To ensure that we get an adequate supply of oxygen it is helpful to understand how we actually breathe. There are two main types of breathing : costal (meaning “of the ribs”) or chest breathing, and diaphragmatic or abdominal breathing. Only when we take a maximum breath is a third variety used, known as clavicular breathing.

COSTAL OR CHEST BREATHING

This type of breathing is characterised by an outward, upward movement of the chest wall. In chest breathing the expansion is centred at the midpoint and consequently it aerates the middle part of the lung most. Since the lower part of the lung is most abundantly perfused with blood, we have that ventilation perfusion mismatch described earlier. Thus during resting periods chest breathing is less efficient. Chest breathing also requires more work to be done in lifting the rib cage, thus the body has to work harder to accomplish the same blood gas mixing than with diaphragmatic breathing, and the greater the work, the greater the amount of oxygen needed, which results in more frequent breaths. Chests breathing is useful during vigorous exercise but it is quite inappropriate for ordinary, everyday activity. Since it is part and parcel of the fight or flight response it occurs when the individual is aroused by external or internal challenges or danger. As a result, chest breathing is likely to be associated with other symptoms of arousal like tension and anxiety. Since there is a reciprocal relationship between breathing and the mind, chest breathing, if continued during rest periods, will lead to tension and anxiety, thus creating a vicious circle. With chest breathing the breath is likely to be shallow, jerky and unsteady, resulting in unsteadiness of the mind and emotions. Until chest breathing is replaced by deep, even and steady diaphragmatic breathing, all efforts to relax the body, nerves and mind will be ineffective.

ABDOMINAL OR DIAPHRAGMATIC BREATHING

The principal muscle involved in abdominal breathing is the diaphragm, a strong dome-shaped sheet of muscle that separates the chest cavity from the abdomen. When we breathe in, the diaphragm contracts and pushes downwards, causing the abdominal muscles to relax and rise. In this position, the lungs expand, creating a partial vacuum, which allow air to be drawn in. When we breathe out the diaphragm relaxes, the abdominal muscle contract and expel air containing carbon dioxide.

Of the two major types of breathing, diaphragmatic breathing is the most efficient because greater expansion and ventilation occurs in the lower part of the lung where the blood perfusion is greatest. In children and infants the diaphragm is the sole muscle for respiration, so if you watch an infant breathing you should get a good idea of what diaphragmatic breathing is like. As the diaphragm contracts it pushes the abdominal organs downwards and forwards, and this rhythmical massage gently compresses the organs and improves circulation. Diaphragmatic breathing in conjunction with physical and mental relaxation has been found to reduce high blood pressure and anxiety significantly.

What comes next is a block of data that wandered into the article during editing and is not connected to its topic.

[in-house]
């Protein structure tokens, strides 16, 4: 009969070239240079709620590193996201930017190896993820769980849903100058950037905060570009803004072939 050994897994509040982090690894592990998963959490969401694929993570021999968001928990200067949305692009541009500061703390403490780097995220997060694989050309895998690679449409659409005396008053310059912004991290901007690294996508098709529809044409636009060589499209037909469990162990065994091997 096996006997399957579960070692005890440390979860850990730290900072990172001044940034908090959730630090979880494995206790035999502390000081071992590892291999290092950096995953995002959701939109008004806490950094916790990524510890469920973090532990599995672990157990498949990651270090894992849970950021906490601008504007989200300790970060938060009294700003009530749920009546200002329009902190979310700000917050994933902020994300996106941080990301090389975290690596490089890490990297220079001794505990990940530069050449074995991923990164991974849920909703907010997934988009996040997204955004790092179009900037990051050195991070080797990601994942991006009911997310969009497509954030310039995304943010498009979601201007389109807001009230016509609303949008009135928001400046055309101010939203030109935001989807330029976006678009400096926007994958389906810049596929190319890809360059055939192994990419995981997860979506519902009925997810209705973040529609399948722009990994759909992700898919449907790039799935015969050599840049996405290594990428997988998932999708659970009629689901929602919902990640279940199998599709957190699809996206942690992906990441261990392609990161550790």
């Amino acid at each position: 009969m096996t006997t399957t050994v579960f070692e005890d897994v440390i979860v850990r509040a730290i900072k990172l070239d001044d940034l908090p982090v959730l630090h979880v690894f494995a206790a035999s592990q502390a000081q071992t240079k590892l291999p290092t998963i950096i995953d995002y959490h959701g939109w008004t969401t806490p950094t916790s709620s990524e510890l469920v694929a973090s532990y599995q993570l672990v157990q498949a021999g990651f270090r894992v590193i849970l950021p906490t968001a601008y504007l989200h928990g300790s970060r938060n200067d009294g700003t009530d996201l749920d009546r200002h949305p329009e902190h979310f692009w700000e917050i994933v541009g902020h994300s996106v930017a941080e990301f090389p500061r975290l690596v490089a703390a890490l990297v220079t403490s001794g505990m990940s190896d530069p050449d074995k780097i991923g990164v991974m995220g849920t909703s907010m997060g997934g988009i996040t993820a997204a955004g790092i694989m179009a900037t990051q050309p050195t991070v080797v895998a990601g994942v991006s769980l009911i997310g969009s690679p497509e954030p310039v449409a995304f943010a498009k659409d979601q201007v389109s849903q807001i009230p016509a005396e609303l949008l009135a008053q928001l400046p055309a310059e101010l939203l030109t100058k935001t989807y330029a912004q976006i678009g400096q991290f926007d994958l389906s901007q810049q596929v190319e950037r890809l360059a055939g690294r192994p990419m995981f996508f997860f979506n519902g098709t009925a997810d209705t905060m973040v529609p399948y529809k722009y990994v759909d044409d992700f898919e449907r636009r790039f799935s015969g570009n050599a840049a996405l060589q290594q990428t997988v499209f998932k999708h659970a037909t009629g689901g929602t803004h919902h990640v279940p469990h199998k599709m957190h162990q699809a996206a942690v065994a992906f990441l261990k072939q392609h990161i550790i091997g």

When we are calm and composed our breathing is diaphragmatic, and since there is a reciprocal relationship between breathing and the mind, practising diaphragmatic breathing leads to mental relaxation. It is the most important tool available for stress management. It promotes a natural, even movement of breath which both strengthens the nervous system and relaxes the body. It is the most efficient method of breathing, using minimum effort for maximum oxygen.

The following are the main benefits.

• Providing the body with sufficient oxygen.

• Expelling carbon dioxide adequately.

• Relaxing the body and the mind.

• Improving circulation to the abdominal organs.

CLAVICULAR BREATHING

Clavicular breathing is only significant when maximum air is needed. The name is derived from two clavicles or collar bones which are pulled up slightly at the end of maximum inhalation, expanding the very top of the lungs. It comes into play when the body’s need for oxygen is very great. This type of breathing can be seen in patients with asthma or chronic bronchitis.